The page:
It’s not every day that a graphic novel wins a Pulitzer Prize, but that’s exactly what Art Spiegelman did with Maus back in 1991. It was the first time that a graphic novel or a comic book had ever won the coveted award.
Maus is Spiegelman’s masterpiece – in fact, it took him thirteen years to finish it. In it, he deals with the suicide of his mother, the eventual death of his father and the evils that they struggled with during the holocaust.
The Complete Maus is split in to two halves – ‘My Father Bleeds History’, which deals largely with his father’s experiences in Auschwitz, and ‘And Here the Troubles Began’, which continues the journey through history and also covers his father’s death and Spiegelman’s subsequent discussions with his therapist.
Maus shouldn’t be dismissed as ‘just another holocaust book’, though. It’s a chronicle of real people and the tragedies that befell them, dealing with Vladek Spiegelman’s disapproval of his son’s career choice and the troubled relationship between the two men.
Maus is rendered all the more poignant by Spiegelman’s minimalist drawing technique and his decision to represent different nationalities as different animals. Jews are represented as mice, while the Germans are shown as cats and the Polish are pigs.
The storyline is gripping and easy to follow, despite the fact that it jumps from the past to the present as Spiegelman illustrates his struggle to draw information from his elderly father, who is often unwilling to talk about his past and who went so far as to destroy all of his wife’s written records of their time in Auschwitz.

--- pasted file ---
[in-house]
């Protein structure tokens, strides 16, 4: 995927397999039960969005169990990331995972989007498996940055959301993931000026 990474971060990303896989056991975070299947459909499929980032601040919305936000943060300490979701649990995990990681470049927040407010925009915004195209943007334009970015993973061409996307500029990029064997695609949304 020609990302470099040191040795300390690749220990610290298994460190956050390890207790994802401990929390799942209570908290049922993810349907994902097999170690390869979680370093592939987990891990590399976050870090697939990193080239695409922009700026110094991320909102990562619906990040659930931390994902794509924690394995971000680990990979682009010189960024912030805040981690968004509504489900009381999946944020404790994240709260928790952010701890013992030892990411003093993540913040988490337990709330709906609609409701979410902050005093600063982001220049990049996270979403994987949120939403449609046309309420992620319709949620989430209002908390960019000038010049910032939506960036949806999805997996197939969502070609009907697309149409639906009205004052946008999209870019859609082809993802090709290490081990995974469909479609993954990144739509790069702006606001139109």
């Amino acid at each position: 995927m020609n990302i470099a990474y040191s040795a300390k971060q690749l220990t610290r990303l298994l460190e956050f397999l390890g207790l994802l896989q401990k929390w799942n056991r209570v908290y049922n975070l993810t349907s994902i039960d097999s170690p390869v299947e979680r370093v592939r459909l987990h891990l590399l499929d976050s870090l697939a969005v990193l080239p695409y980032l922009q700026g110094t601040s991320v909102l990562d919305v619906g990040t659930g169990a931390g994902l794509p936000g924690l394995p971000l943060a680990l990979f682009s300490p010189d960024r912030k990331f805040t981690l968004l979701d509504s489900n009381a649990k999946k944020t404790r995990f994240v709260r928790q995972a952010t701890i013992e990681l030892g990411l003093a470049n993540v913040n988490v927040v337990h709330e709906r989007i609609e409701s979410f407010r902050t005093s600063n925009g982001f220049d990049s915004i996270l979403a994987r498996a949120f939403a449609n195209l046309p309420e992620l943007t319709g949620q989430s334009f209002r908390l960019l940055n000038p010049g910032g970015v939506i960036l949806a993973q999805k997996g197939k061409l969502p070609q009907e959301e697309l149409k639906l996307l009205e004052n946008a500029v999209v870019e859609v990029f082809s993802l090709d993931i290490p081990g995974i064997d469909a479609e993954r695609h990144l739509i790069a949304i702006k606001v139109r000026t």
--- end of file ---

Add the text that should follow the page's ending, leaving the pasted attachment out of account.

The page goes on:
Despite being what can only be described as a stereotypical miserly jew (I’m not a racist, honest), the character of Vladek Spiegelman is loveably infuriating, and his broken English is faithfully reproduced in such classic lines as: ‘Friends? If you lock them together in a room with no food for a week, then you could see what it is, friends!’
But it’s the little details that make Maus a masterpiece, like the way that the path to Sosnowiec on the page above is twisted in to the shape of a Swastika. It’s a credit to Spiegelman’s skills as a writer and illustrator that he can create a piece of minimalist art that still surprises you with the details.
And the best thing? Maus is for readers of all ages, from teenagers to adults and OAPs. It has a universal appeal that’s absent from most graphic novels, and has introduced the medium to a whole new audience.
Maus successfully made the leap from underground comic book to mainstream graphic novel, often featuring as a set text on English Literature courses at secondary school, sixth form and university level. In fact, that’s exactly where I discovered it – it was required reading for a Graphic Narratives module.
It taught me a lot.
The Complete Maus by Art Spiegelman was first published in 2003.
At the time of writing, it was ranked 5/5 on Amazon and was available for £11.09.